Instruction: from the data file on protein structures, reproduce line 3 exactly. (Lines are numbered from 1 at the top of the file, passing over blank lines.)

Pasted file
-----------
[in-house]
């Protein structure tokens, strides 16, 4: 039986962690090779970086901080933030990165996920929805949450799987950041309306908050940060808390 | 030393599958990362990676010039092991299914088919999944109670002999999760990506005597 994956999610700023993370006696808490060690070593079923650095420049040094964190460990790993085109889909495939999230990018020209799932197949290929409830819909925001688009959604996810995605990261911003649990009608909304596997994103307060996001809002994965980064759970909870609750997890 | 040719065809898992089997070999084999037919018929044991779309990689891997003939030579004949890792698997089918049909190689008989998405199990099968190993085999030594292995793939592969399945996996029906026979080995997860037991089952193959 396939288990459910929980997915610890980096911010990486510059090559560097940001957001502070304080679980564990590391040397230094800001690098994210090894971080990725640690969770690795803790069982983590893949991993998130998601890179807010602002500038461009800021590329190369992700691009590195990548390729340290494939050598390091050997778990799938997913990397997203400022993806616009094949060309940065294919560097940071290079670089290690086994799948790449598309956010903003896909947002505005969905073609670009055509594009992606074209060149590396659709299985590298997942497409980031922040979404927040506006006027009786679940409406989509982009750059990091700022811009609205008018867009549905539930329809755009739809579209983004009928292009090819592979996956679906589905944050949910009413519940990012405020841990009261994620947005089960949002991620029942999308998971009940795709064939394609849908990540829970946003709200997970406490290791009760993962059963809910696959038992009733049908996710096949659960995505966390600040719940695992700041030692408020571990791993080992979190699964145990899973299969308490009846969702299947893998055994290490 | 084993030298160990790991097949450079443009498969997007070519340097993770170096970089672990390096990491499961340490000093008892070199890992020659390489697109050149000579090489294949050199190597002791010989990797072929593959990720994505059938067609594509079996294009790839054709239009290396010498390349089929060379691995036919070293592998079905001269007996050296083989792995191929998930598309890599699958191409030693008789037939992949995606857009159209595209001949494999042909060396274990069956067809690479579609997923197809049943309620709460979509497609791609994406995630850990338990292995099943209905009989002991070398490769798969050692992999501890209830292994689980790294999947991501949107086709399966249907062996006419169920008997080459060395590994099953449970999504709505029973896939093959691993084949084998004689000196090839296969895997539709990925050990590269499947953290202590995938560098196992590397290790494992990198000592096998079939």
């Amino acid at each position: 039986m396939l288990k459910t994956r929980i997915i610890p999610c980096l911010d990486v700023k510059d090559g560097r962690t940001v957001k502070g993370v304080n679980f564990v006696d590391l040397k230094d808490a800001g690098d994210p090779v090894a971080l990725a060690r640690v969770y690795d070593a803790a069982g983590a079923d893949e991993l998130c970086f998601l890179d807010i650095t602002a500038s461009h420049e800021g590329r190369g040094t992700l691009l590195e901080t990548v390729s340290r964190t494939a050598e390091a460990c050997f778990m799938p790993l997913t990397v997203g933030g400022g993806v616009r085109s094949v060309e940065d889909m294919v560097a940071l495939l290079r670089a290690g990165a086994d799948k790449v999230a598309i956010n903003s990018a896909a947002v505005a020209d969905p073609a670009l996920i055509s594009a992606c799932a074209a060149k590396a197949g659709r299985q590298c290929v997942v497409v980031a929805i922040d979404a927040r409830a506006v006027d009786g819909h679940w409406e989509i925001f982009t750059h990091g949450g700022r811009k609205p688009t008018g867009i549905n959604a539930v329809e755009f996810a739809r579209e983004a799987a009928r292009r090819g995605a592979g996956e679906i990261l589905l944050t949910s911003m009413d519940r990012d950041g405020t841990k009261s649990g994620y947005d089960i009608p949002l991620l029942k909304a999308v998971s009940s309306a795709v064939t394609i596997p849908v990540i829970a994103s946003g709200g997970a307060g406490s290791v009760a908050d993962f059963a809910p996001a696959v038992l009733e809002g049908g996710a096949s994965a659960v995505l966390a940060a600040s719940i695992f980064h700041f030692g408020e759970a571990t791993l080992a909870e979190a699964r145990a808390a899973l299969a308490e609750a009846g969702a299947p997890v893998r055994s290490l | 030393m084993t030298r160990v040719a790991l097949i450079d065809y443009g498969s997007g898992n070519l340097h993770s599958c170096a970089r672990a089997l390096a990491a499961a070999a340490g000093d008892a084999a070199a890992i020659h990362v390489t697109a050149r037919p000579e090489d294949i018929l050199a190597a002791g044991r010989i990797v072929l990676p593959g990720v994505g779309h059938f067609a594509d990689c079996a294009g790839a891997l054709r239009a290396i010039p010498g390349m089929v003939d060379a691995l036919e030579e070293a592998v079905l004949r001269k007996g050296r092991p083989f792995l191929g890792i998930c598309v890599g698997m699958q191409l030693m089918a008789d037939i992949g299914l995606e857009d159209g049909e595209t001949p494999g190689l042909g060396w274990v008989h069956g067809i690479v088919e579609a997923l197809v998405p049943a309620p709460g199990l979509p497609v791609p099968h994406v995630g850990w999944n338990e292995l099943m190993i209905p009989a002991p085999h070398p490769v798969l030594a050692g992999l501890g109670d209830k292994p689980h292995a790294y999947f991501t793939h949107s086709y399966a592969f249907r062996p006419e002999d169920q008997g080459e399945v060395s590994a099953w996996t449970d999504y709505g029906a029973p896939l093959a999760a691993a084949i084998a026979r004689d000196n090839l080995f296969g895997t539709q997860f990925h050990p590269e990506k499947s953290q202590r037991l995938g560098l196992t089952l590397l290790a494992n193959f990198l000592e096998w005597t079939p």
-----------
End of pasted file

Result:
């Amino acid at each position: 039986m396939l288990k459910t994956r929980i997915i610890p999610c980096l911010d990486v700023k510059d090559g560097r962690t940001v957001k502070g993370v304080n679980f564990v006696d590391l040397k230094d808490a800001g690098d994210p090779v090894a971080l990725a060690r640690v969770y690795d070593a803790a069982g983590a079923d893949e991993l998130c970086f998601l890179d807010i650095t602002a500038s461009h420049e800021g590329r190369g040094t992700l691009l590195e901080t990548v390729s340290r964190t494939a050598e390091a460990c050997f778990m799938p790993l997913t990397v997203g933030g400022g993806v616009r085109s094949v060309e940065d889909m294919v560097a940071l495939l290079r670089a290690g990165a086994d799948k790449v999230a598309i956010n903003s990018a896909a947002v505005a020209d969905p073609a670009l996920i055509s594009a992606c799932a074209a060149k590396a197949g659709r299985q590298c290929v997942v497409v980031a929805i922040d979404a927040r409830a506006v006027d009786g819909h679940w409406e989509i925001f982009t750059h990091g949450g700022r811009k609205p688009t008018g867009i549905n959604a539930v329809e755009f996810a739809r579209e983004a799987a009928r292009r090819g995605a592979g996956e679906i990261l589905l944050t949910s911003m009413d519940r990012d950041g405020t841990k009261s649990g994620y947005d089960i009608p949002l991620l029942k909304a999308v998971s009940s309306a795709v064939t394609i596997p849908v990540i829970a994103s946003g709200g997970a307060g406490s290791v009760a908050d993962f059963a809910p996001a696959v038992l009733e809002g049908g996710a096949s994965a659960v995505l966390a940060a600040s719940i695992f980064h700041f030692g408020e759970a571990t791993l080992a909870e979190a699964r145990a808390a899973l299969a308490e609750a009846g969702a299947p997890v893998r055994s290490l | 030393m084993t030298r160990v040719a790991l097949i450079d065809y443009g498969s997007g898992n070519l340097h993770s599958c170096a970089r672990a089997l390096a990491a499961a070999a340490g000093d008892a084999a070199a890992i020659h990362v390489t697109a050149r037919p000579e090489d294949i018929l050199a190597a002791g044991r010989i990797v072929l990676p593959g990720v994505g779309h059938f067609a594509d990689c079996a294009g790839a891997l054709r239009a290396i010039p010498g390349m089929v003939d060379a691995l036919e030579e070293a592998v079905l004949r001269k007996g050296r092991p083989f792995l191929g890792i998930c598309v890599g698997m699958q191409l030693m089918a008789d037939i992949g299914l995606e857009d159209g049909e595209t001949p494999g190689l042909g060396w274990v008989h069956g067809i690479v088919e579609a997923l197809v998405p049943a309620p709460g199990l979509p497609v791609p099968h994406v995630g850990w999944n338990e292995l099943m190993i209905p009989a002991p085999h070398p490769v798969l030594a050692g992999l501890g109670d209830k292994p689980h292995a790294y999947f991501t793939h949107s086709y399966a592969f249907r062996p006419e002999d169920q008997g080459e399945v060395s590994a099953w996996t449970d999504y709505g029906a029973p896939l093959a999760a691993a084949i084998a026979r004689d000196n090839l080995f296969g895997t539709q997860f990925h050990p590269e990506k499947s953290q202590r037991l995938g560098l196992t089952l590397l290790a494992n193959f990198l000592e096998w005597t079939p």